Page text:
Faith for the future?

Bird flying high

The last few decades have seen major critiques of christian faith from every angle – historical, philosophical, ethical, internal consistency, etc.

A decade or two ago, there was strident criticism from vocal atheists. But in recent times, it seems a lot of the critiques have come from within the christian camp. For many christians, this has been part of a process of faith deconstruction and, sometimes, reconstruction.

I have written a lot on this website about deconstruction, and I have begun to write about reconstruction under the title faith for the future.

What is “faith for the future”?

Christianity can be seen as a set of facts to believe, or a relationship with God or with a christian community, or a set of practices and rituals to follow, or a social and political identity …. and probably other things as well.

Some atheist critics and some christians who deconstruct see it as all or nothing – either it’s all true (which they don’t accept) or nothing is true.

But clearly it’s not that way for many.

For example, you can decide that evolution is true and Genesis 1 is a myth, and therefore that the Bible isn’t literally inerrant, yet still believe in Jesus, or enjoy singing hymns, or benefit from a close and caring christian community.

So many christians find themselves reconstructing their beliefs and practices, letting go those things that they consider no longer true or helpful, but holding on or reconsidering those things they feel are still true and helpful.

They (hopefully) end up with a faith that will stand up to questioning, provide encouragement and comfort, and will go with them into the future.

How to get there?

Some manage the transition quite easily but some struggle to work out what is important and what isn’t, what theological, social and ethical beliefs to hold onto and what must be modified or let go.

I believe there is a logical way to approach all this. I don’t suppose it will be the same for everyone, but here is one approach.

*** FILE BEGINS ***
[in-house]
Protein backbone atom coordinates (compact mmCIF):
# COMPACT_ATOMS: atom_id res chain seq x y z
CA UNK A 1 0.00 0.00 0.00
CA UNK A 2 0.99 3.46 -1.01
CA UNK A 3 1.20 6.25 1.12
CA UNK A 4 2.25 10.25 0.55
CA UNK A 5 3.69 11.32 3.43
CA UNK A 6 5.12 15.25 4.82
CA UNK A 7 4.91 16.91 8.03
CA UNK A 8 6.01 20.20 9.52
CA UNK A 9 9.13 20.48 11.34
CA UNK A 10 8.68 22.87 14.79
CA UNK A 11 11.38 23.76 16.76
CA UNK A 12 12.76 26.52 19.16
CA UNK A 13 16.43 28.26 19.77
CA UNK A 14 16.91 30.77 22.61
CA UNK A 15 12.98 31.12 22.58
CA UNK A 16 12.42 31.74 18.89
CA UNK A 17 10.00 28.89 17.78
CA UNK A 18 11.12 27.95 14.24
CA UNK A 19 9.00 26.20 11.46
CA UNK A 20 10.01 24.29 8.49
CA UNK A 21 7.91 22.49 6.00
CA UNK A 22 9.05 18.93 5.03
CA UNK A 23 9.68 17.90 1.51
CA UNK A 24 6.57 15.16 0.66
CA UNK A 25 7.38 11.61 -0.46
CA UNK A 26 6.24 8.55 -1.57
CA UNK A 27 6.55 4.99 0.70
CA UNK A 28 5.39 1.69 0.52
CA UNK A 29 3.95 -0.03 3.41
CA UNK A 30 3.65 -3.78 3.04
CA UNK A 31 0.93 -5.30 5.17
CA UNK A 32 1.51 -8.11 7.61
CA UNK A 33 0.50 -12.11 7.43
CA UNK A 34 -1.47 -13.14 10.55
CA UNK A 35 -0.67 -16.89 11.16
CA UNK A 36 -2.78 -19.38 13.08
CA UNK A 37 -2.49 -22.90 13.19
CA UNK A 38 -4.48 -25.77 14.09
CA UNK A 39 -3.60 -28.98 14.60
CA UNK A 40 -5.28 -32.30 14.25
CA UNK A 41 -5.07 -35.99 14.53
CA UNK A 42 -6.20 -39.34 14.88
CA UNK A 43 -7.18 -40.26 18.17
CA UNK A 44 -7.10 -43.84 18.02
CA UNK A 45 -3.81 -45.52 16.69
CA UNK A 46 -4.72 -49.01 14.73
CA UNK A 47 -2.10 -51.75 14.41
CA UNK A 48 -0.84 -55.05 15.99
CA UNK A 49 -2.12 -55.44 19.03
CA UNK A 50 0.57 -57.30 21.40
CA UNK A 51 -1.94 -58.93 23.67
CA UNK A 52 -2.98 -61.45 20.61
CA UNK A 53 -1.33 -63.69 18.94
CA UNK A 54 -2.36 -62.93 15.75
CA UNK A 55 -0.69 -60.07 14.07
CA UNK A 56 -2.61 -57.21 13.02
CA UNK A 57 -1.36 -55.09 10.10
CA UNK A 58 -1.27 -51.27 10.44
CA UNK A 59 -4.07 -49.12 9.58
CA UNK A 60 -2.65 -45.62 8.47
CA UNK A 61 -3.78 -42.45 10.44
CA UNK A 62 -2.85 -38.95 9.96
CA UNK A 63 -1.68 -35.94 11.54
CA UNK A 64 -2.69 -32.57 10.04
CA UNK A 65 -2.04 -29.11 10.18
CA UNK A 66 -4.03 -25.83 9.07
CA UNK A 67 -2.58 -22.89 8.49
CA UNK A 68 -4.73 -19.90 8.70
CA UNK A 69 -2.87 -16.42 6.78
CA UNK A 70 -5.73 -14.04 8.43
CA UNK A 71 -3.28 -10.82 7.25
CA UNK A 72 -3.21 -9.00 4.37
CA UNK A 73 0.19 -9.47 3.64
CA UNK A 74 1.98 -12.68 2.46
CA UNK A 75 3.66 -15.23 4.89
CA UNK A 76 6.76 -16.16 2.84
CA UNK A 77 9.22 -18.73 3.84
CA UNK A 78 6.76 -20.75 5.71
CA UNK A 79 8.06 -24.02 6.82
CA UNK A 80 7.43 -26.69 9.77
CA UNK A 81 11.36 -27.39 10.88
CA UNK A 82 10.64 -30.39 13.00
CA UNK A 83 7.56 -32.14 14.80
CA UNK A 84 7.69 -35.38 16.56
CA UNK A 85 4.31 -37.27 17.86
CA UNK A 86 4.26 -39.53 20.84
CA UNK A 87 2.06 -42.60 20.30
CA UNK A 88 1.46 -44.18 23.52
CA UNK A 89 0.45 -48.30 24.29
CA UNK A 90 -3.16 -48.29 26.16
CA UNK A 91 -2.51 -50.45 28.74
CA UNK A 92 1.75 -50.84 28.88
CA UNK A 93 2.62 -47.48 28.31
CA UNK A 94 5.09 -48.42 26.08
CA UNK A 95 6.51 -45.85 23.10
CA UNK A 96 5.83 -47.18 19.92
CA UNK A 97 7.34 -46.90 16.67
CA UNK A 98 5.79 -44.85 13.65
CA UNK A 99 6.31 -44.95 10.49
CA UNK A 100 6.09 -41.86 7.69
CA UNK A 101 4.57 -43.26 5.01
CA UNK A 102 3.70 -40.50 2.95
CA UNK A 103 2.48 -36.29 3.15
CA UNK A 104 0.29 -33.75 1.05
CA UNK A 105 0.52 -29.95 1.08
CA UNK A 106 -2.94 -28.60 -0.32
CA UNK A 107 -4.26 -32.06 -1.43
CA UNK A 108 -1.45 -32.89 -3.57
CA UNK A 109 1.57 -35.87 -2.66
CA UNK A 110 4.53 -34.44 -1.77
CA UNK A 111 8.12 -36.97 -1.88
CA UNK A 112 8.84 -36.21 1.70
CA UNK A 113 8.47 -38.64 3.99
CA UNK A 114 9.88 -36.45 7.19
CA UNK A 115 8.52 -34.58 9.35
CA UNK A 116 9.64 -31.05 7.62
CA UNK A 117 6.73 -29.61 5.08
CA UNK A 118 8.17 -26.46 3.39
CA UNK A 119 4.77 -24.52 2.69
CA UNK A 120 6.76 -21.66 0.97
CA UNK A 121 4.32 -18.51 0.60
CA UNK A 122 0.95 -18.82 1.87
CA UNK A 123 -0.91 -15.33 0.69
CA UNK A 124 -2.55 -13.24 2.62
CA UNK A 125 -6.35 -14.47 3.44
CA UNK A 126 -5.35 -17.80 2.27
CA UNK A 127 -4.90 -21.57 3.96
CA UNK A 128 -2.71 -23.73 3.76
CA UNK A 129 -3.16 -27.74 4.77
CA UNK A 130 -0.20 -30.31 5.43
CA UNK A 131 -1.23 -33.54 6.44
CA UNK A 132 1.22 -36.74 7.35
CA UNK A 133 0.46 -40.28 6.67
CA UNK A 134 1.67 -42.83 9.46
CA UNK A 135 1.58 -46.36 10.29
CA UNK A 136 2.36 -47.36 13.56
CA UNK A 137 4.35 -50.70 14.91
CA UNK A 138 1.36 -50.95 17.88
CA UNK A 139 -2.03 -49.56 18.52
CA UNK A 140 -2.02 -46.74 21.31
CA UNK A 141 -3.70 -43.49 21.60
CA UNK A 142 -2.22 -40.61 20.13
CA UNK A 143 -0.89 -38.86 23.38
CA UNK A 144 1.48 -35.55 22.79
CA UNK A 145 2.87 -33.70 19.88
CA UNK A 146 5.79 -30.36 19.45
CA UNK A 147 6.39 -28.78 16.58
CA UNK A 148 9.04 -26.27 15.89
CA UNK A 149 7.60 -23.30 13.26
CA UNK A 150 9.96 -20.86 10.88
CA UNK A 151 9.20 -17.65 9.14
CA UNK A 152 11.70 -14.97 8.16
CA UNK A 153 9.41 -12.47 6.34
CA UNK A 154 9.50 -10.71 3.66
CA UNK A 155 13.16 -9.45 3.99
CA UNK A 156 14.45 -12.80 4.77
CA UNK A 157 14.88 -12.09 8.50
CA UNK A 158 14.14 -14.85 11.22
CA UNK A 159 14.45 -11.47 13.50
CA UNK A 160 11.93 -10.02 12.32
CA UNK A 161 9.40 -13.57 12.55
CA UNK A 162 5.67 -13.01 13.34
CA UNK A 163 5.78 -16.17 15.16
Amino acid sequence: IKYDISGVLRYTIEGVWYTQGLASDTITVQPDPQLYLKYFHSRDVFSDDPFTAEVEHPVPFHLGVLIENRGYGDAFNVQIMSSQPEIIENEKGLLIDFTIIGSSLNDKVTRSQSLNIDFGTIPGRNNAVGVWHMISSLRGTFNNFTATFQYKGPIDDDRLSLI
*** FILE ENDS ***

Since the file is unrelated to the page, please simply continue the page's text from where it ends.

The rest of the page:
1. Look after ourselves. Deconstruction can often include leaving a church or community, sometimes in less than pleasant circumstances. It is good to be at peace in ourselves before we take the next steps.
  2. Become comfortable with doubt. We don’t have to have all the answers. We can learn to ask good questions and see doubt as a gateway to a new understanding.
  3. Can we still believe the core beliefs of christanity? Before we answer some of the thorny questions, it is good to be sure about the core. If we can answer questions like …..
    • Is there a God and does he love me?
    • Was Jesus really the son of God?
    • Is the Bible truly God’s word?
    ….. then we are well on the way to satisfactorily reconstructing our faith. (Or deciding we can no longer believe.)
  4. Things we don’t have to believe any more. From this foundation, we can re-assess all sorts of doctrines and ethical questions without feeling too threatened.

Get some ideas to help along the way

I’ve written a 32 page booklet covering all these 4 points. It includes reasons to believe, ideas on how to re-think theological questions like how to understand the Bible, hell and the mission of Jesus, and practical questions like patriarchy, church and gender.

It is free to download.

If you download it, please let me know what you think.

Photo: Ohan Badur

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